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Government approve Heathrow third Runway and High Speed 2

The Government has controversially approved a third runway for Heathrow airport and a plan for a high speed rail hub there.

Transport secretary Geoff Hoon today approved a package of national transport improvements centred around Heathrow airport.

The plans will secure Heathrow's future as the major hub airport in Europe, but opponents of the scheme have been scathing in their condemnation, saying the environmental cost of the third runway is too high.

The new runway will complete between 2015 and 2020, but the number of flights using the runway will be limited to 125,000 per year, substantially less than 222,000 initially proposed, and with a: "Green slot principle with most modern aircraft," for those using the new runway.

Hoon said: "To do nothing will damage our economy, and will have no impact whatsoever on climate change," and that environmental targets would be met by 2020 with or without the new runway.

He added that environmental concerns must be approved by the Civil Aviation Authority when air quality targets have been met, and that additional aircraft will not "compromise the legal air quality and noise limits."

Hoon said new aircraft have lower noise and fewer emissions that older craft. Once in use, the Environment Agency will police the environmental impact of the new runway.

Hoon said he would establish a new company: "High Speed 2 – to consider the case for new high speed rail services from London to Scotland. As a first stage we have asked the company to develop a proposal for an entirely new line between London and the West Midlands, which would enable faster journeys to other destinations in the North of England and Scotland using both existing lines and a new high speed rail network.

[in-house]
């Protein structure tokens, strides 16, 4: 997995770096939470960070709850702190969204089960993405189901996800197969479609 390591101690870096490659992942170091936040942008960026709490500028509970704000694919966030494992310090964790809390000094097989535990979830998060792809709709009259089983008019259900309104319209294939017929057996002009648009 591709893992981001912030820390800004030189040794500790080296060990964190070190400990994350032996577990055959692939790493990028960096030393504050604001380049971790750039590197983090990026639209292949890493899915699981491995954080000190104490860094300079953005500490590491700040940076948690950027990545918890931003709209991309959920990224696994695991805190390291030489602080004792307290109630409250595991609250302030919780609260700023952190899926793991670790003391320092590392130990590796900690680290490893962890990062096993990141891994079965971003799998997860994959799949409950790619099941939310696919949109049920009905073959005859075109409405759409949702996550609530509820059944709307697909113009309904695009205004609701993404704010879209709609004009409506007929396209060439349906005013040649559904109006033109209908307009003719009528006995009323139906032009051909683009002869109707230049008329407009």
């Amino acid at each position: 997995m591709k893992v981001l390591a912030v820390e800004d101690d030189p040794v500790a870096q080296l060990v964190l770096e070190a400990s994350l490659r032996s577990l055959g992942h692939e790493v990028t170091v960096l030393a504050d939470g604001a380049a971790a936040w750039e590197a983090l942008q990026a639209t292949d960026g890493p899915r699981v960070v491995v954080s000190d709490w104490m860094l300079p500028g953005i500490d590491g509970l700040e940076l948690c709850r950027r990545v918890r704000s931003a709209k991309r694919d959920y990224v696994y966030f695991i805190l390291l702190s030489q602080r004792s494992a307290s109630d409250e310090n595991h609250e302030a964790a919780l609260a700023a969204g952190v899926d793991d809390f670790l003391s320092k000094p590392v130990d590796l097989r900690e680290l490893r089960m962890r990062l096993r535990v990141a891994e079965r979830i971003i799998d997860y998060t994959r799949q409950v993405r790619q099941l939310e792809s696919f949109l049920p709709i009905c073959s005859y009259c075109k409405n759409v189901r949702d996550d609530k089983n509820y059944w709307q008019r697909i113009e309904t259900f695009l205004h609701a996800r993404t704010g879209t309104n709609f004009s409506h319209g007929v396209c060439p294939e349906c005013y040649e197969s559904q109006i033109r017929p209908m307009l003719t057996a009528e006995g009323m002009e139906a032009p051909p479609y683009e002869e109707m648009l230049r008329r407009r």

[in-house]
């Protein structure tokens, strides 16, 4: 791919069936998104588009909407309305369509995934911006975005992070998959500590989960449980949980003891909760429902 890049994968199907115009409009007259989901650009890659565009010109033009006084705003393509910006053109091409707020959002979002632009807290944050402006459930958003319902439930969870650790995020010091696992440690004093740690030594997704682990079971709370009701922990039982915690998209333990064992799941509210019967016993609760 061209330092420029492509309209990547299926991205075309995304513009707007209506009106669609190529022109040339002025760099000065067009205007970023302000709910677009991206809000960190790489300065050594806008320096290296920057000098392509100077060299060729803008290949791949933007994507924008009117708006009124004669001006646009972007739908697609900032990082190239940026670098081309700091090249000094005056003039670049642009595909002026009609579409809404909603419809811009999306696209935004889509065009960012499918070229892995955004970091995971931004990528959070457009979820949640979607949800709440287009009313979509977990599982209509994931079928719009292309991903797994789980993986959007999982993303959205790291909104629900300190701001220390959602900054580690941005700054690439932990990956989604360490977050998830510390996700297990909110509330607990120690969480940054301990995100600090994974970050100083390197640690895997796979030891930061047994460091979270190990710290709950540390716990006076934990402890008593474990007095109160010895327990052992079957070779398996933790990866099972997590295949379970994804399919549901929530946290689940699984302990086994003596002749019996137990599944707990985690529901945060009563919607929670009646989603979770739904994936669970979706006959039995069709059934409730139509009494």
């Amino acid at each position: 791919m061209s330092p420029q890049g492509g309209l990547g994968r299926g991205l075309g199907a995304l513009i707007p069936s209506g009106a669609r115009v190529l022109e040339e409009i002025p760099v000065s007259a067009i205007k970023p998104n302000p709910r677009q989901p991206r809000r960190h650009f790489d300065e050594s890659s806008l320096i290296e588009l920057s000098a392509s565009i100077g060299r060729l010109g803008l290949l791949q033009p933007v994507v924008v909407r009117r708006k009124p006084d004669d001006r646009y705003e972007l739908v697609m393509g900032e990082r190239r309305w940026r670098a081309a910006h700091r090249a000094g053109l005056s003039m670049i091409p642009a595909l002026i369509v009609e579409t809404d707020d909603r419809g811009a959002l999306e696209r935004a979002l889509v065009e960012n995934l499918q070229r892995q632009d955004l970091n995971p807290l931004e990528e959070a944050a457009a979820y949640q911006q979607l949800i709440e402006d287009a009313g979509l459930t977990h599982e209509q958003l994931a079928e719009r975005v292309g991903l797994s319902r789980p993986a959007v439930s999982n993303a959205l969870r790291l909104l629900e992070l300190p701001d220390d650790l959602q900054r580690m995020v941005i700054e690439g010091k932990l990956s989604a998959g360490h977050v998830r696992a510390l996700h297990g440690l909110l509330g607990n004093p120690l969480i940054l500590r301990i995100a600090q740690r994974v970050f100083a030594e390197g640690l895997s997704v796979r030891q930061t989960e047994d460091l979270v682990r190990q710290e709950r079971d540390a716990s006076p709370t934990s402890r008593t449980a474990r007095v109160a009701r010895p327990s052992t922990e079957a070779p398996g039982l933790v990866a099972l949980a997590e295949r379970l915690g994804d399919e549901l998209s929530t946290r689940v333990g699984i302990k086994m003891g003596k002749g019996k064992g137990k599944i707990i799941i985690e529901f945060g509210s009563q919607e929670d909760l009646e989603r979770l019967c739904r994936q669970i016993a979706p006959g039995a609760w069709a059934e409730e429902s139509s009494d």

"Our experience with Crossrail and the Channel Tunnel Rail Link has demonstrated that advance detailed planning is required to progress such major infrastructure schemes.

"I see a strong case for this new line approaching London via a Heathrow International hub station on the Great Western line, to provide a direct four way interchange between the airport, the new north-south line, existing Great Western rail services and Crossrail into the centre of London," he said.

"My intention is that, by the end of this year the company will have advised us on the most promising route or routes, with their individual costs and benefits."

Hoon's hub is likely to be based on the Arup-designed Heathrow 'Hub' which will give the airport a dedicated high speed rail link to Europe, and spare capacity for high speed routed north.

Shadow transport secreatry Theresa Villiers said: "A third runway at Heathrow would be an environmental disaster and will prove that you cannot trust a word Gordon Brown says on climate change and pollution.

"It will be a bleak day for Labour's environmental credentials and for the many Labour MPs who have spoken out against Gordon Brown's blinkered and foolish approach to airport expansion."

Villiers announced Conservative party plans for Heathrow in the autumn. She rejecting any new runway but also backed the Hub, pledging to invest in high speed rail lines north.

Hoon also announced: "A programme of up to £6bn which includes applying [hard shoulder running] techniques to some of the most congested parts of the M1, M25, M6, M62, the M3 and M4 approaching London, and the motorways around Manchester, Birmingham and Bristol."


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